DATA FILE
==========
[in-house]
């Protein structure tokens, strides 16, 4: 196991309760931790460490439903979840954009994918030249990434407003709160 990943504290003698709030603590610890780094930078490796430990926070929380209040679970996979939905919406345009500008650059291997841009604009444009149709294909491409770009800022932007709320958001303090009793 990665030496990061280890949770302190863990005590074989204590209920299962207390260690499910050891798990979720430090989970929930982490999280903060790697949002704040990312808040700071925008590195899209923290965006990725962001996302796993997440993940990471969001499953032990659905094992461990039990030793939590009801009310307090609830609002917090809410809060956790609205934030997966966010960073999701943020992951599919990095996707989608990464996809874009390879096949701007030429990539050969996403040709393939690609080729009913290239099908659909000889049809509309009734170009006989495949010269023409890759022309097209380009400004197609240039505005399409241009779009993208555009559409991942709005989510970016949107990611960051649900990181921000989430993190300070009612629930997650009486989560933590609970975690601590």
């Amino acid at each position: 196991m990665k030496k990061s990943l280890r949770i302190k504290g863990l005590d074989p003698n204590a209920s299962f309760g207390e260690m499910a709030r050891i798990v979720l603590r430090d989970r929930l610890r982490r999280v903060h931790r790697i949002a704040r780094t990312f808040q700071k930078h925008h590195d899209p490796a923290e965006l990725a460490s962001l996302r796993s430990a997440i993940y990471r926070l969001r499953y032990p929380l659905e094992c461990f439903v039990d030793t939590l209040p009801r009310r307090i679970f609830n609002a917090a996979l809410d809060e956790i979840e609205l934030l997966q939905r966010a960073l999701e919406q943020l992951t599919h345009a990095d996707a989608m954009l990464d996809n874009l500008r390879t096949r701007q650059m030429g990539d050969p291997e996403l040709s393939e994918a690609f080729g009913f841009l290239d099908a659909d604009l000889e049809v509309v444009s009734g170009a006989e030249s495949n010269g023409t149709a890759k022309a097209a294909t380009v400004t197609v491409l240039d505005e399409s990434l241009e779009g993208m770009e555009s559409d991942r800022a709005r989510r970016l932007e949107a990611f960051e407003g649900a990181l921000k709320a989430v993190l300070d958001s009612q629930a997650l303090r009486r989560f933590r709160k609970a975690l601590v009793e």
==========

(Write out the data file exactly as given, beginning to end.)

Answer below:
[in-house]
């Protein structure tokens, strides 16, 4: 196991309760931790460490439903979840954009994918030249990434407003709160 990943504290003698709030603590610890780094930078490796430990926070929380209040679970996979939905919406345009500008650059291997841009604009444009149709294909491409770009800022932007709320958001303090009793 990665030496990061280890949770302190863990005590074989204590209920299962207390260690499910050891798990979720430090989970929930982490999280903060790697949002704040990312808040700071925008590195899209923290965006990725962001996302796993997440993940990471969001499953032990659905094992461990039990030793939590009801009310307090609830609002917090809410809060956790609205934030997966966010960073999701943020992951599919990095996707989608990464996809874009390879096949701007030429990539050969996403040709393939690609080729009913290239099908659909000889049809509309009734170009006989495949010269023409890759022309097209380009400004197609240039505005399409241009779009993208555009559409991942709005989510970016949107990611960051649900990181921000989430993190300070009612629930997650009486989560933590609970975690601590």
């Amino acid at each position: 196991m990665k030496k990061s990943l280890r949770i302190k504290g863990l005590d074989p003698n204590a209920s299962f309760g207390e260690m499910a709030r050891i798990v979720l603590r430090d989970r929930l610890r982490r999280v903060h931790r790697i949002a704040r780094t990312f808040q700071k930078h925008h590195d899209p490796a923290e965006l990725a460490s962001l996302r796993s430990a997440i993940y990471r926070l969001r499953y032990p929380l659905e094992c461990f439903v039990d030793t939590l209040p009801r009310r307090i679970f609830n609002a917090a996979l809410d809060e956790i979840e609205l934030l997966q939905r966010a960073l999701e919406q943020l992951t599919h345009a990095d996707a989608m954009l990464d996809n874009l500008r390879t096949r701007q650059m030429g990539d050969p291997e996403l040709s393939e994918a690609f080729g009913f841009l290239d099908a659909d604009l000889e049809v509309v444009s009734g170009a006989e030249s495949n010269g023409t149709a890759k022309a097209a294909t380009v400004t197609v491409l240039d505005e399409s990434l241009e779009g993208m770009e555009s559409d991942r800022a709005r989510r970016l932007e949107a990611f960051e407003g649900a990181l921000k709320a989430v993190l300070d958001s009612q629930a997650l303090r009486r989560f933590r709160k609970a975690l601590v009793e």